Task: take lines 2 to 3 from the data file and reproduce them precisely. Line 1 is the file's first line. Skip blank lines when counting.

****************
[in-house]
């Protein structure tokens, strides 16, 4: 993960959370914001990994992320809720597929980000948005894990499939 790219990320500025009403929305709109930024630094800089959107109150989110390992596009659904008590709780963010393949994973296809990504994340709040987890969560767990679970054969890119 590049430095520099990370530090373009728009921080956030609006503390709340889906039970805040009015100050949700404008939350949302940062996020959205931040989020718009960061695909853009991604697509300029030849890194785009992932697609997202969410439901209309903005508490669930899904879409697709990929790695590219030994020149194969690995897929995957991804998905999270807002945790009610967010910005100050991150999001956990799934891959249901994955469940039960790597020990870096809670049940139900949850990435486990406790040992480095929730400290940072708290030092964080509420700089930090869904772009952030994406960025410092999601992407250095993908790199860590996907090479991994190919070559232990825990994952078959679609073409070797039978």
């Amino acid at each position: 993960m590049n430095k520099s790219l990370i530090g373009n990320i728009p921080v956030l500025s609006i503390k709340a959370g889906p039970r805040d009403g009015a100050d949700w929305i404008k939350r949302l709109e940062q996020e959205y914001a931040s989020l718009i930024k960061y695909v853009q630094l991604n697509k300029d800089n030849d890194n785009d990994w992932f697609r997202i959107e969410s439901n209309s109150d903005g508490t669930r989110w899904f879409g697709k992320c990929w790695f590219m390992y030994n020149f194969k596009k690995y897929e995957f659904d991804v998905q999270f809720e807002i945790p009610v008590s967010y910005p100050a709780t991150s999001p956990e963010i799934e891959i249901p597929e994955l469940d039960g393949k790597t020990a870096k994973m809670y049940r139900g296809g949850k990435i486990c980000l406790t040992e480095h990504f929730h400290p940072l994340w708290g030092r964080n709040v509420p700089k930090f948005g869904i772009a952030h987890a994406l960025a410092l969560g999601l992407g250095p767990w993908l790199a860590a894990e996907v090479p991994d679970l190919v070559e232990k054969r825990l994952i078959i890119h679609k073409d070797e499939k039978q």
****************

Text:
């Protein structure tokens, strides 16, 4: 993960959370914001990994992320809720597929980000948005894990499939 790219990320500025009403929305709109930024630094800089959107109150989110390992596009659904008590709780963010393949994973296809990504994340709040987890969560767990679970054969890119 590049430095520099990370530090373009728009921080956030609006503390709340889906039970805040009015100050949700404008939350949302940062996020959205931040989020718009960061695909853009991604697509300029030849890194785009992932697609997202969410439901209309903005508490669930899904879409697709990929790695590219030994020149194969690995897929995957991804998905999270807002945790009610967010910005100050991150999001956990799934891959249901994955469940039960790597020990870096809670049940139900949850990435486990406790040992480095929730400290940072708290030092964080509420700089930090869904772009952030994406960025410092999601992407250095993908790199860590996907090479991994190919070559232990825990994952078959679609073409070797039978």
């Amino acid at each position: 993960m590049n430095k520099s790219l990370i530090g373009n990320i728009p921080v956030l500025s609006i503390k709340a959370g889906p039970r805040d009403g009015a100050d949700w929305i404008k939350r949302l709109e940062q996020e959205y914001a931040s989020l718009i930024k960061y695909v853009q630094l991604n697509k300029d800089n030849d890194n785009d990994w992932f697609r997202i959107e969410s439901n209309s109150d903005g508490t669930r989110w899904f879409g697709k992320c990929w790695f590219m390992y030994n020149f194969k596009k690995y897929e995957f659904d991804v998905q999270f809720e807002i945790p009610v008590s967010y910005p100050a709780t991150s999001p956990e963010i799934e891959i249901p597929e994955l469940d039960g393949k790597t020990a870096k994973m809670y049940r139900g296809g949850k990435i486990c980000l406790t040992e480095h990504f929730h400290p940072l994340w708290g030092r964080n709040v509420p700089k930090f948005g869904i772009a952030h987890a994406l960025a410092l969560g999601l992407g250095p767990w993908l790199a860590a894990e996907v090479p991994d679970l190919v070559e232990k054969r825990l994952i078959i890119h679609k073409d070797e499939k039978q």